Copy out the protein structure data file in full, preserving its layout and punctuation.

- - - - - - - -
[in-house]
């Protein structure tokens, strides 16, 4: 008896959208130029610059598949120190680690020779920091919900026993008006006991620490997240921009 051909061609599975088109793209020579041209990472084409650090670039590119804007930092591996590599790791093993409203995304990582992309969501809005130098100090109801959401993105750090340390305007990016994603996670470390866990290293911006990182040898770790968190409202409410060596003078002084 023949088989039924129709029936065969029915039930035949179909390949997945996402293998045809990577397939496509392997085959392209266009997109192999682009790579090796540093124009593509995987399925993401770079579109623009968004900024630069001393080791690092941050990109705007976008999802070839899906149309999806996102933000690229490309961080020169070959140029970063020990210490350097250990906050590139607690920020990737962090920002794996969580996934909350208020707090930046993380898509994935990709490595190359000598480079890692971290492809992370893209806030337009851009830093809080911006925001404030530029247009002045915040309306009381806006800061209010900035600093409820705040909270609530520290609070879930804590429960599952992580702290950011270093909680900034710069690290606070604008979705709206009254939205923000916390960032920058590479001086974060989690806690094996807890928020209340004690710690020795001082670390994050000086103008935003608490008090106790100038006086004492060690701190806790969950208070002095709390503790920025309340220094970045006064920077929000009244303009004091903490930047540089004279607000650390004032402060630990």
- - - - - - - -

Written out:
[in-house]
């Protein structure tokens, strides 16, 4: 008896959208130029610059598949120190680690020779920091919900026993008006006991620490997240921009 051909061609599975088109793209020579041209990472084409650090670039590119804007930092591996590599790791093993409203995304990582992309969501809005130098100090109801959401993105750090340390305007990016994603996670470390866990290293911006990182040898770790968190409202409410060596003078002084 023949088989039924129709029936065969029915039930035949179909390949997945996402293998045809990577397939496509392997085959392209266009997109192999682009790579090796540093124009593509995987399925993401770079579109623009968004900024630069001393080791690092941050990109705007976008999802070839899906149309999806996102933000690229490309961080020169070959140029970063020990210490350097250990906050590139607690920020990737962090920002794996969580996934909350208020707090930046993380898509994935990709490595190359000598480079890692971290492809992370893209806030337009851009830093809080911006925001404030530029247009002045915040309306009381806006800061209010900035600093409820705040909270609530520290609070879930804590429960599952992580702290950011270093909680900034710069690290606070604008979705709206009254939205923000916390960032920058590479001086974060989690806690094996807890928020209340004690710690020795001082670390994050000086103008935003608490008090106790100038006086004492060690701190806790969950208070002095709390503790920025309340220094970045006064920077929000009244303009004091903490930047540089004279607000650390004032402060630990």